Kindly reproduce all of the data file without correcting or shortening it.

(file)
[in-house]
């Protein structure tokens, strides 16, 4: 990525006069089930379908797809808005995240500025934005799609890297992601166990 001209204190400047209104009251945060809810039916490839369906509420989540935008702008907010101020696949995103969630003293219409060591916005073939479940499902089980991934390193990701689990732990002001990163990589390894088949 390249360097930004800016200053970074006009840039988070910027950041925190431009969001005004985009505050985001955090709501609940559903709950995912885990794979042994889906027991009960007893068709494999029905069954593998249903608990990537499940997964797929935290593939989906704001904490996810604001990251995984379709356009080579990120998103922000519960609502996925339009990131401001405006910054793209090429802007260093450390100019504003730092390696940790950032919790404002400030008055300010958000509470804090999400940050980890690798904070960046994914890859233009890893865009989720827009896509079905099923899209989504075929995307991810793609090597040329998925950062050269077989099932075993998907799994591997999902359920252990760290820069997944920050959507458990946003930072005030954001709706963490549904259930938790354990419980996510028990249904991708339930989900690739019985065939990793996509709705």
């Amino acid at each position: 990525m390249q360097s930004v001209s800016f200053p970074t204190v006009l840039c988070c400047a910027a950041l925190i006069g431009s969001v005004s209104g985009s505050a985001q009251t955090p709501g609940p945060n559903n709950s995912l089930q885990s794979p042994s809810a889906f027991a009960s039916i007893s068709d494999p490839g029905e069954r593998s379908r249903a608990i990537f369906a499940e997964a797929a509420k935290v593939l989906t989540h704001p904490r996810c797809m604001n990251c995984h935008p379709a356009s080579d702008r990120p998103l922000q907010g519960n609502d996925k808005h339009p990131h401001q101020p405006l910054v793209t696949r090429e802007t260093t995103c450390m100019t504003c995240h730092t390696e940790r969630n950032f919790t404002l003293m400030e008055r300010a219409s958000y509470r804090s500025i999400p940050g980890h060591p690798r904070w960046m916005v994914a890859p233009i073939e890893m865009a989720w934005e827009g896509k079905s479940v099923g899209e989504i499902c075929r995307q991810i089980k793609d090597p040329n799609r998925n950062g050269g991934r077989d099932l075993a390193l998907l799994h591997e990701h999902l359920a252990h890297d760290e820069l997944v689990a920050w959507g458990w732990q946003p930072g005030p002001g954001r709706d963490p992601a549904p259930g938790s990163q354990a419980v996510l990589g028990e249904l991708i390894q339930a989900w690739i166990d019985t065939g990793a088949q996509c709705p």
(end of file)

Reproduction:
[in-house]
């Protein structure tokens, strides 16, 4: 990525006069089930379908797809808005995240500025934005799609890297992601166990 001209204190400047209104009251945060809810039916490839369906509420989540935008702008907010101020696949995103969630003293219409060591916005073939479940499902089980991934390193990701689990732990002001990163990589390894088949 390249360097930004800016200053970074006009840039988070910027950041925190431009969001005004985009505050985001955090709501609940559903709950995912885990794979042994889906027991009960007893068709494999029905069954593998249903608990990537499940997964797929935290593939989906704001904490996810604001990251995984379709356009080579990120998103922000519960609502996925339009990131401001405006910054793209090429802007260093450390100019504003730092390696940790950032919790404002400030008055300010958000509470804090999400940050980890690798904070960046994914890859233009890893865009989720827009896509079905099923899209989504075929995307991810793609090597040329998925950062050269077989099932075993998907799994591997999902359920252990760290820069997944920050959507458990946003930072005030954001709706963490549904259930938790354990419980996510028990249904991708339930989900690739019985065939990793996509709705």
């Amino acid at each position: 990525m390249q360097s930004v001209s800016f200053p970074t204190v006009l840039c988070c400047a910027a950041l925190i006069g431009s969001v005004s209104g985009s505050a985001q009251t955090p709501g609940p945060n559903n709950s995912l089930q885990s794979p042994s809810a889906f027991a009960s039916i007893s068709d494999p490839g029905e069954r593998s379908r249903a608990i990537f369906a499940e997964a797929a509420k935290v593939l989906t989540h704001p904490r996810c797809m604001n990251c995984h935008p379709a356009s080579d702008r990120p998103l922000q907010g519960n609502d996925k808005h339009p990131h401001q101020p405006l910054v793209t696949r090429e802007t260093t995103c450390m100019t504003c995240h730092t390696e940790r969630n950032f919790t404002l003293m400030e008055r300010a219409s958000y509470r804090s500025i999400p940050g980890h060591p690798r904070w960046m916005v994914a890859p233009i073939e890893m865009a989720w934005e827009g896509k079905s479940v099923g899209e989504i499902c075929r995307q991810i089980k793609d090597p040329n799609r998925n950062g050269g991934r077989d099932l075993a390193l998907l799994h591997e990701h999902l359920a252990h890297d760290e820069l997944v689990a920050w959507g458990w732990q946003p930072g005030p002001g954001r709706d963490p992601a549904p259930g938790s990163q354990a419980v996510l990589g028990e249904l991708i390894q339930a989900w690739i166990d019985t065939g990793a088949q996509c709705p």